A new breakthrough in peace negotiations is announced: an agreement on mechanisms to secure justice in a "transitional system" that will also secure compensation for the victims of the armed conflict. Basically, this is the same point in the talks that a settlement was reached in September, but after further negotiations a number of clarifications have been made. According to Santos, it is "perhaps the most important" settlement so far in the peace process.

November

ELN leader killed by ambush

Security forces state that a high-ranking ELN leader, José Daniel Pérez, was killed in a clash in the Department of Santander. Pérez is said to have been behind an ambush in October against a group of people carrying ballots. Eleven soldiers and a police officer were killed in the ambush, and six people were removed. All have now been released. ELN says the attack was a response to increased military activity in the area, in the Department of Boyacá.

Far Signs of Staged Conflict

Timochenko states that Farc stopped buying weapons and ammunition in September, and says it shows that the group is serious about stepping down the armed conflict. In October, he also announced that he had ordered a halt to all military training. At the same time, the government has recently accused Farcrebeller of continuing to engage in blackmail, drug trafficking, illegal mining and road mining. According to the Minister of Defense, Farc respects his own ceasefire reasonably, but engages in other criminal activities.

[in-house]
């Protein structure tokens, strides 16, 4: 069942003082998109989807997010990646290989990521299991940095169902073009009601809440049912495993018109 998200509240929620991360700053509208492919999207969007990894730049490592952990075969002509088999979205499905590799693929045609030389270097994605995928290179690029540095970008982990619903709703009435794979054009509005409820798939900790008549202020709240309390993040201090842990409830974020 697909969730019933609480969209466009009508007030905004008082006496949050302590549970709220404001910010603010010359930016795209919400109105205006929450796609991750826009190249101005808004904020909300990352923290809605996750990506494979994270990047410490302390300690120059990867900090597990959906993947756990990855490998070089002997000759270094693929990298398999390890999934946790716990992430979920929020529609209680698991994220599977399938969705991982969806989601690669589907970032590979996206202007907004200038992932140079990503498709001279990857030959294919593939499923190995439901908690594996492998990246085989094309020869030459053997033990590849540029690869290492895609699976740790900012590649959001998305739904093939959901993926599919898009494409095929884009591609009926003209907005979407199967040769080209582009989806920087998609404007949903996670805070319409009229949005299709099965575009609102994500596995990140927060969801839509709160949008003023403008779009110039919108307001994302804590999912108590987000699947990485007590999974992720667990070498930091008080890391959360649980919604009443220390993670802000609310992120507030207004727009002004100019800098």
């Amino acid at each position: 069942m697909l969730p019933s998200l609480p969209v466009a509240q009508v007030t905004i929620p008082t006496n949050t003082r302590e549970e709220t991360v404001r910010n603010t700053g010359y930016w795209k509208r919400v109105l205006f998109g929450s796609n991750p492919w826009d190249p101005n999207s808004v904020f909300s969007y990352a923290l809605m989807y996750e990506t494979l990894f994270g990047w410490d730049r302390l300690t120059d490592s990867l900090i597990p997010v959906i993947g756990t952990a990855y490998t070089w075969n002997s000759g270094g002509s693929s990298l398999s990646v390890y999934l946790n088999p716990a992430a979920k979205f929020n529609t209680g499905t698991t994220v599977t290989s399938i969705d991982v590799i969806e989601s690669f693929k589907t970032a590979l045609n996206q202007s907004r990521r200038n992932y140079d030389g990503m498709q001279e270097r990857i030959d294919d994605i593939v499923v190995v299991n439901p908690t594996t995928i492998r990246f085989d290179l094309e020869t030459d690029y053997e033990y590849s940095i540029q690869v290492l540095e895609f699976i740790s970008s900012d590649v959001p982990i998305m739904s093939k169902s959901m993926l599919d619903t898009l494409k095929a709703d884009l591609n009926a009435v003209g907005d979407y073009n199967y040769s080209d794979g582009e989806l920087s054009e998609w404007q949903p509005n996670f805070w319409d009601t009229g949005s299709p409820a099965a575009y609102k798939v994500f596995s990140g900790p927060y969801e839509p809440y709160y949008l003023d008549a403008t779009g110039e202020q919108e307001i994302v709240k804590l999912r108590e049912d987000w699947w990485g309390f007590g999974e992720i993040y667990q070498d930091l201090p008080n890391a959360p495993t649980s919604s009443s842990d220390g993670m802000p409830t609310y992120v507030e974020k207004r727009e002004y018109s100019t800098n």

October

Local and regional elections are held

The elections in all 32 ministries are the first since the peace talks with Farc began. A soldier is killed by ELN in Antioquia before the election, but generally reported to be calm. Santos says the election was the most peaceful and least violent in decades.

Disappearances should be investigated

The government and Farc agree to form a special unit to look for the tens of thousands who have disappeared during the war. The search concerns both living persons and survivors of the dead. The International Red Cross Committee (ICRC) will help.

September

New breakthrough in peace talks

The government and Farc agree to set up special courts to investigate crimes committed during the conflict, by both guerrilla members and security forces. A truth commission will also be created, and an amnesty law will be adopted. However, the amnesty should not include those who have been guilty of war crimes and human rights violations. Santos and Timochenko meet in Havana and shake hands with each other.

Presidential meeting lifts the crisis

Santos meets his Venezuelan counterpart Nicolás Maduro in Ecuador and the two agree to gradually open the border, one month after the first closure.

Continued flight across the border

According to the UN, more than 20,000 Colombians living in Venezuela have been forced out of their homes in less than three weeks. Most have given up on their own, for fear of reprisals. President Santos accuses Venezuelan leaders of crimes against humanity because of the displacement of people in the border area.

August

Border closure causes diplomatic crisis

Venezuela's decision to close a section of the border with Colombia is causing concern. The background is an incident where smugglers must have attacked and injured three soldiers and one civilian. Venezuela begins to expel Colombians living across the border, while others return on their own. Santos, who himself visited the border town of Cúcuta, calls Venezuela's actions "unacceptable" and calls his ambassador from Caracas home. Venezuela responds by calling home its ambassador from Bogotá.

July

Mutual escalation of violence

July 26

Since Farc announced a new one-sided cease-fire that will last for one month, both parties jointly announce that the fighting will be stepped down. The government promises for the first time to reduce the military efforts against the guerrillas. Six days after the cease-fire began, Santos orders a stop for air strikes against Farc's camp.

Military commanders are replaced